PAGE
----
I am new to Lanczos filters and trying to figure out how they can be used to generate a zero-phase lowpass filter with good time-domain properties. This example shows how to implement such a filter in Python but does not give any justification for the choice of window length, despite it determining the filter order, which I would think a relatively important parameter. Also, I am not sure about its phase response.
Does anyone have insights about the uses of Lanczos filters in this sort of context, their pros and cons, and how to choose the window size objectively?


2 Answers 2


This is a rather late response, but I just came over this question. So if it could of any help to future problems for anyone, I will post an answer:

Although your question is pretty comprehensive; In my experience with the Lanczos filter, it is a rather versitale filter especially when it comes to image processing. I have mainly used it for scaling images, where the filter is a part of other FIR processes. To use it I would design the Sinc function(which is defined by the Lanczos resampling function) to be dependent of the following parameters: Upscale factor (N) and filter order (a). When I defined the window length it is a simple function of the two parameters which is:

k = (a * 2) + 1

and then the window space results in:

x = np.linspace(-a, a + (N-1), k*N)

where k*N is the length. The Lanczos Sinc function is then multiplied with the interval values. This was to give a practical example. In other words, you need to know what you want to do with the filter. It is highly dependent on what you want to filter, and you need to define one (or more) parameter, besides the filter order, to define the actual window length to take full use of the filter.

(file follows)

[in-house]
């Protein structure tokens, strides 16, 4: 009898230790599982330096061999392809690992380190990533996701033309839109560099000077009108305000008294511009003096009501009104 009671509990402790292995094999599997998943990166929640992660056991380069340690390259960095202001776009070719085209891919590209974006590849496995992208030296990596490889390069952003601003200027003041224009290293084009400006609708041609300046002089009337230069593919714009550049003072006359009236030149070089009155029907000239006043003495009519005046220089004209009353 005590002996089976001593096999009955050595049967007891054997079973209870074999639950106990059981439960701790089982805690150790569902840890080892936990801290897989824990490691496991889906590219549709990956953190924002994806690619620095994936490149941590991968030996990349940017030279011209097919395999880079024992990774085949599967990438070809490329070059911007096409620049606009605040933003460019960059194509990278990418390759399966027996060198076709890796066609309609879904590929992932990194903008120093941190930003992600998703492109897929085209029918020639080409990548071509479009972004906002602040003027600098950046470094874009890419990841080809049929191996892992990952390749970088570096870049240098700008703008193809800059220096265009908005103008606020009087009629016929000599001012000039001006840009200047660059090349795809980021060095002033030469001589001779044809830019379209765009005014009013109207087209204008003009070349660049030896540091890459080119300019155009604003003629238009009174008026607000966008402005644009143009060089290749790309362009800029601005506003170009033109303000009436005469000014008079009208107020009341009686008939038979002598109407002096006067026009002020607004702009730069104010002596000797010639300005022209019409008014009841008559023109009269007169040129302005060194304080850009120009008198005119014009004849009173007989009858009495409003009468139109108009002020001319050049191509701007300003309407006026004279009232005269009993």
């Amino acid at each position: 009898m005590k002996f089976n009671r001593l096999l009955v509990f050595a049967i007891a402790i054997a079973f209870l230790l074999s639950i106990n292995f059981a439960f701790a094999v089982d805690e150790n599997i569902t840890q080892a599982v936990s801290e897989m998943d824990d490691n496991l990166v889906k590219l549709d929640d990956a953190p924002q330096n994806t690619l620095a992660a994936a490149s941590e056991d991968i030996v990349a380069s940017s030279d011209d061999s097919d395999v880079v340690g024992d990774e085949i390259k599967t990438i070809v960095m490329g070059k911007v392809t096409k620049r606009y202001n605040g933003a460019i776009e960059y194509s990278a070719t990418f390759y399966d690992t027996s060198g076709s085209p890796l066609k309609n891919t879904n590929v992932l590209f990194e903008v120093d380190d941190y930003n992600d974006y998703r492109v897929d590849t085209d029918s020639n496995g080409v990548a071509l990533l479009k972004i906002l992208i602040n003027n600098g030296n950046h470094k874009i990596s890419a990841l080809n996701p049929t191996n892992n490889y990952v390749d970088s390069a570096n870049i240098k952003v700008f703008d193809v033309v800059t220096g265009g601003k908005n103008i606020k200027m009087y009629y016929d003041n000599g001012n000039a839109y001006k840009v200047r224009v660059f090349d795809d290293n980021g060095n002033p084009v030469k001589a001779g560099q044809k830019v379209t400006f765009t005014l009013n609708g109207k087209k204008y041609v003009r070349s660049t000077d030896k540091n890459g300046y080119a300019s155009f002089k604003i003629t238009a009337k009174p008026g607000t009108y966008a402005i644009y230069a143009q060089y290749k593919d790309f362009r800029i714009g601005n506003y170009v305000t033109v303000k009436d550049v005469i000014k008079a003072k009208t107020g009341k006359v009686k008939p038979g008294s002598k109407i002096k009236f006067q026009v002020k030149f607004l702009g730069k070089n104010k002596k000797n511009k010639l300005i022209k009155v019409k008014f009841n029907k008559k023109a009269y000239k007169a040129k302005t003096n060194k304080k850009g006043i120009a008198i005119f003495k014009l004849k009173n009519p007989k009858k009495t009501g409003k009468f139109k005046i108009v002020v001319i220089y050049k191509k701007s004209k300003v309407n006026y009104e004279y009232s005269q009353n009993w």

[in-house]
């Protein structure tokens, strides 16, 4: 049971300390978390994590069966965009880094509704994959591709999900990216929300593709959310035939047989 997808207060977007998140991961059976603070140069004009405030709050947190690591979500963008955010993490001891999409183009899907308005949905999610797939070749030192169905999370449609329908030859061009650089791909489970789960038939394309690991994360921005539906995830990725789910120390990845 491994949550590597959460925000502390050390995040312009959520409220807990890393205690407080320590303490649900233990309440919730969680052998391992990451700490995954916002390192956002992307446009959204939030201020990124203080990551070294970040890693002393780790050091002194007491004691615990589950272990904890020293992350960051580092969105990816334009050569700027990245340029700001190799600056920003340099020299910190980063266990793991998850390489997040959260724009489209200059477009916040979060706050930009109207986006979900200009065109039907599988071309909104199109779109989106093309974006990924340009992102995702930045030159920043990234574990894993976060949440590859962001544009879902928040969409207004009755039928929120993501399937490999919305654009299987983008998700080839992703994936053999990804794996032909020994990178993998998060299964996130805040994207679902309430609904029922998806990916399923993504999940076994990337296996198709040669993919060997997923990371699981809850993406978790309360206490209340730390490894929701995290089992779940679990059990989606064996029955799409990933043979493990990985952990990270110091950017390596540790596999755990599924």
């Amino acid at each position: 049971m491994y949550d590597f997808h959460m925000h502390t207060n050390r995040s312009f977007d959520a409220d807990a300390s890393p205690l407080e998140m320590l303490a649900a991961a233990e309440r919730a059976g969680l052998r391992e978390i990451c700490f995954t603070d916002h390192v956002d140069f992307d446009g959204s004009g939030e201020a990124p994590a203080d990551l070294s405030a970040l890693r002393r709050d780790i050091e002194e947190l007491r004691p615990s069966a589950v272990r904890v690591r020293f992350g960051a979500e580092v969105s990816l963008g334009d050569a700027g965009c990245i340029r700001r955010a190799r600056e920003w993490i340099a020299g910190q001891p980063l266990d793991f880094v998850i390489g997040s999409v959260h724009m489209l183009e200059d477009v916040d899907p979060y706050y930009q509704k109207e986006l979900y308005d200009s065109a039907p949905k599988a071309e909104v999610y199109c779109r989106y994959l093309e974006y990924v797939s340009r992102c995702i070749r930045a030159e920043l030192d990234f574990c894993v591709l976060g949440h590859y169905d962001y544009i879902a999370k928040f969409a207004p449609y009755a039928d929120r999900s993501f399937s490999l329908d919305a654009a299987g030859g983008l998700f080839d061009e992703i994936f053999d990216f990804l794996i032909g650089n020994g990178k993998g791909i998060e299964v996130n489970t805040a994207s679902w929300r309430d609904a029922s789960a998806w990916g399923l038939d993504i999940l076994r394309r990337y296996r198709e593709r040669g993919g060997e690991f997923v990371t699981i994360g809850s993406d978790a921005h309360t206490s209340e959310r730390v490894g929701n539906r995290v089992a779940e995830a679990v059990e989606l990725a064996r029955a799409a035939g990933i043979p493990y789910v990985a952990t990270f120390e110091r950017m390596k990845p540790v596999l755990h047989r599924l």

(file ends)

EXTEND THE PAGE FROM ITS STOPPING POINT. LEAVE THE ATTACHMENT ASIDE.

To give a quick overview of the Lanczos:

It is just one of many ways to realize the Sinc function in practical terms, and it is quite good when it comes to image sharpening and interpolating between resampled discrete data points. It does have some limitations though. If the range of values of the interpolated signal is wider than the range spanned by the discrete sample values, it can cause ringing artifacts which ultimately leads to clipping artifacts. However the effect of this is quite low compared to many other realizations of the Sinc function.

  • $\begingroup$ Thank you @ewol. For those interested in timeseries applications, I ended up implementing this in the pyleoclim package. I hope this is useful to whomever lands here. $\endgroup$
    – El Niño
    Feb 16, 2022 at 22:36

Lanczos is a sinc function windowed by another sinc function, commonly used for image scaling.

To put it into a general context, I would view it as the «window method» of creating practical filters from sinc prototypes. The question then is «why does the first lobe of a sinc work particularly well for windowing a sinc when used for image scaling, compared to eg a rect window, a Hann window or something else.


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